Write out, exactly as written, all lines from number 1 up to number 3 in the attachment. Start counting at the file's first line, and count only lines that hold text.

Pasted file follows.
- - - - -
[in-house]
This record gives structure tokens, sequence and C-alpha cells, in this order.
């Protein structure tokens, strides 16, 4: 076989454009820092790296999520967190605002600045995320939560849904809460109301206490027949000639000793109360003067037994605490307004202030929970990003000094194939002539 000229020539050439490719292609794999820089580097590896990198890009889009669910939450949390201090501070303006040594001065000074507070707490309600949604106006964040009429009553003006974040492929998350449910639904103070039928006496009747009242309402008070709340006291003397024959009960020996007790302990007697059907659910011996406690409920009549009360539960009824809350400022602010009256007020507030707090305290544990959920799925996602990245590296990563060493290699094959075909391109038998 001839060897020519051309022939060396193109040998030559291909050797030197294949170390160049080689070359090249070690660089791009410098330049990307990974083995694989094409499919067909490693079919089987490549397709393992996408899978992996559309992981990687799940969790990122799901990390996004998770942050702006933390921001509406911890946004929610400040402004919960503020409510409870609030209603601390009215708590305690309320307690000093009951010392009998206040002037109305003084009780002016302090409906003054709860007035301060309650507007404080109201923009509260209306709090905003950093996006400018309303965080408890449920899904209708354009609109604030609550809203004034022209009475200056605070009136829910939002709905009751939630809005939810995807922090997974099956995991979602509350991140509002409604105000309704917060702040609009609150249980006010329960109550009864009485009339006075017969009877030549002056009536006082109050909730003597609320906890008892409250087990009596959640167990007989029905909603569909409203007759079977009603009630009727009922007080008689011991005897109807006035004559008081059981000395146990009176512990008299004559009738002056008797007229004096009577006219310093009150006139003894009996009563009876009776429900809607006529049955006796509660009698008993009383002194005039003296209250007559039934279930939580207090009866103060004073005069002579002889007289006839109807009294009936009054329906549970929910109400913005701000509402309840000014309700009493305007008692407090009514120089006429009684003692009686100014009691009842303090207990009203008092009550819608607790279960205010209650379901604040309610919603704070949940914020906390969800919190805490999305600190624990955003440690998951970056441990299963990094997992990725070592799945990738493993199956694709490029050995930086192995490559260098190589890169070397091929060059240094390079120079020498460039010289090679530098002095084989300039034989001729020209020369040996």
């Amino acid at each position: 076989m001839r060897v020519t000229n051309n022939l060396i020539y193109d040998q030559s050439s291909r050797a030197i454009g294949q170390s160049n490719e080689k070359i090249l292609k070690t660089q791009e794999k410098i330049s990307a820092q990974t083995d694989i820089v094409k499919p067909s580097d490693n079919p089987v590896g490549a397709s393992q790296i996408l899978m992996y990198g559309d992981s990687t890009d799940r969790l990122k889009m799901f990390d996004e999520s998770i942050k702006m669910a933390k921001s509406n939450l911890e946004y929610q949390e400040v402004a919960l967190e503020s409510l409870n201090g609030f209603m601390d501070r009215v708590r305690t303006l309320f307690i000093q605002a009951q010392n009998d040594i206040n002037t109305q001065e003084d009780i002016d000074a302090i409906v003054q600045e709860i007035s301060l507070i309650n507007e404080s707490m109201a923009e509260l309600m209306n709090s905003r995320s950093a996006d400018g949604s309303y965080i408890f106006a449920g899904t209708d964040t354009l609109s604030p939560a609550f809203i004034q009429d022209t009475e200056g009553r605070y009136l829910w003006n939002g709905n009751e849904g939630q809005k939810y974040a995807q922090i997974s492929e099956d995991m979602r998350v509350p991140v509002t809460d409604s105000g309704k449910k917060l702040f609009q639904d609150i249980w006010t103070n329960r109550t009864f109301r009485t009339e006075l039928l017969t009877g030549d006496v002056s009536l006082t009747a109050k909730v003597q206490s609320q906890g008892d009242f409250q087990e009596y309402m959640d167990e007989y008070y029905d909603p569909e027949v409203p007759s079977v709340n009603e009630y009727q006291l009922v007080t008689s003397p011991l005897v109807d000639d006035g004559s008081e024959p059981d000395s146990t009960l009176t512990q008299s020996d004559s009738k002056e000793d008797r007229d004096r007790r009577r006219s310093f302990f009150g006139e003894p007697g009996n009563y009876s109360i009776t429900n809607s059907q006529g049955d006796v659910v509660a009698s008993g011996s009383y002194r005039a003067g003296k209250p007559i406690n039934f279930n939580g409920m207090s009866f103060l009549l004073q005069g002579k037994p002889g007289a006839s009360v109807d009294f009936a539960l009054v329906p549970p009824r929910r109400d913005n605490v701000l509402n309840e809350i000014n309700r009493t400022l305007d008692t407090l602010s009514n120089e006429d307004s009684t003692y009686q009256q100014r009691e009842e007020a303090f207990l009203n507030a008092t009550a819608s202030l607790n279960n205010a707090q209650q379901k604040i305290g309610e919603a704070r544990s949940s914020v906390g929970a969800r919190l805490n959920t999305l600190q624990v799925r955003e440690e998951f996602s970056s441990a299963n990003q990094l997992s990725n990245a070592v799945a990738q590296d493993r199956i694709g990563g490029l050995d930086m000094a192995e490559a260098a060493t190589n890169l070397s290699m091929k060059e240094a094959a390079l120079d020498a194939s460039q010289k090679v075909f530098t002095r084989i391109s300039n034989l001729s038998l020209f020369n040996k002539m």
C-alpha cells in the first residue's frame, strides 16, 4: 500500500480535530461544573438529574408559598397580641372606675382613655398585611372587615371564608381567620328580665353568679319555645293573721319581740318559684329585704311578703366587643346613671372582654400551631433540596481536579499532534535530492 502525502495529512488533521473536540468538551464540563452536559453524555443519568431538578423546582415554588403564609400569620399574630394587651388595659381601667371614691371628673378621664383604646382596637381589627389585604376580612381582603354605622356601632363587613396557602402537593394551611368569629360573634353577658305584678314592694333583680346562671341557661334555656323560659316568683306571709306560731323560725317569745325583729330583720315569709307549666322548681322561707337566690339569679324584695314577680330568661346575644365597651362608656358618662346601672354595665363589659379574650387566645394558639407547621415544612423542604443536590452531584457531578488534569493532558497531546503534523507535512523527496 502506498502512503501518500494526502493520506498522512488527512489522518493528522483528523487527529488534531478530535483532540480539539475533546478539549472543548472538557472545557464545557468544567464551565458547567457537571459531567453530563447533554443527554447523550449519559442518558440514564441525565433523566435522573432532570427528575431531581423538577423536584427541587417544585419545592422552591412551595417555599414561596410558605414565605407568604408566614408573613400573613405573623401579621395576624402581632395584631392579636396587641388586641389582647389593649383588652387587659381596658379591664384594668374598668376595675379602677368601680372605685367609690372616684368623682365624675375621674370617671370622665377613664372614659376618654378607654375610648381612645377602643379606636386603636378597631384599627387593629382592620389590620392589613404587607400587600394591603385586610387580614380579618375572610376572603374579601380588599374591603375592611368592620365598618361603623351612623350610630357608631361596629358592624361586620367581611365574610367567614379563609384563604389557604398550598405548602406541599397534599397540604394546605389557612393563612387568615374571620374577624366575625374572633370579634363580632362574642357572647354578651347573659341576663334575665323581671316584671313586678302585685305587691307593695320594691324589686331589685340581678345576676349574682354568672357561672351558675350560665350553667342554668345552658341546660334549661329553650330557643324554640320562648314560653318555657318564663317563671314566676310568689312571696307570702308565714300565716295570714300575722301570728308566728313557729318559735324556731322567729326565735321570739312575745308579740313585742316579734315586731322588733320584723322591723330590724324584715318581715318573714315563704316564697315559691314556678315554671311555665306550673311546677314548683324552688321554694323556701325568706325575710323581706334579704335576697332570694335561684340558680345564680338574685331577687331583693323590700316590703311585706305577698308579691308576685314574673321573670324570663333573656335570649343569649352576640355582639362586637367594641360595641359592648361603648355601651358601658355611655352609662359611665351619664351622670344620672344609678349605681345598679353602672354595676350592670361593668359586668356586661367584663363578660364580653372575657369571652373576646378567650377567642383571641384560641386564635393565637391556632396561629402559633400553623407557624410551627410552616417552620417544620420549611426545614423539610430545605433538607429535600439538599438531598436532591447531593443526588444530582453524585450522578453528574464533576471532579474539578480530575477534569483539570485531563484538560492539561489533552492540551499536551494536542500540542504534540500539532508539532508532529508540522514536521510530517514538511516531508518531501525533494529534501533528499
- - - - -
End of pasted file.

[in-house]
This record gives structure tokens, sequence and C-alpha cells, in this order.
């Protein structure tokens, strides 16, 4: 076989454009820092790296999520967190605002600045995320939560849904809460109301206490027949000639000793109360003067037994605490307004202030929970990003000094194939002539 000229020539050439490719292609794999820089580097590896990198890009889009669910939450949390201090501070303006040594001065000074507070707490309600949604106006964040009429009553003006974040492929998350449910639904103070039928006496009747009242309402008070709340006291003397024959009960020996007790302990007697059907659910011996406690409920009549009360539960009824809350400022602010009256007020507030707090305290544990959920799925996602990245590296990563060493290699094959075909391109038998 001839060897020519051309022939060396193109040998030559291909050797030197294949170390160049080689070359090249070690660089791009410098330049990307990974083995694989094409499919067909490693079919089987490549397709393992996408899978992996559309992981990687799940969790990122799901990390996004998770942050702006933390921001509406911890946004929610400040402004919960503020409510409870609030209603601390009215708590305690309320307690000093009951010392009998206040002037109305003084009780002016302090409906003054709860007035301060309650507007404080109201923009509260209306709090905003950093996006400018309303965080408890449920899904209708354009609109604030609550809203004034022209009475200056605070009136829910939002709905009751939630809005939810995807922090997974099956995991979602509350991140509002409604105000309704917060702040609009609150249980006010329960109550009864009485009339006075017969009877030549002056009536006082109050909730003597609320906890008892409250087990009596959640167990007989029905909603569909409203007759079977009603009630009727009922007080008689011991005897109807006035004559008081059981000395146990009176512990008299004559009738002056008797007229004096009577006219310093009150006139003894009996009563009876009776429900809607006529049955006796509660009698008993009383002194005039003296209250007559039934279930939580207090009866103060004073005069002579002889007289006839109807009294009936009054329906549970929910109400913005701000509402309840000014309700009493305007008692407090009514120089006429009684003692009686100014009691009842303090207990009203008092009550819608607790279960205010209650379901604040309610919603704070949940914020906390969800919190805490999305600190624990955003440690998951970056441990299963990094997992990725070592799945990738493993199956694709490029050995930086192995490559260098190589890169070397091929060059240094390079120079020498460039010289090679530098002095084989300039034989001729020209020369040996």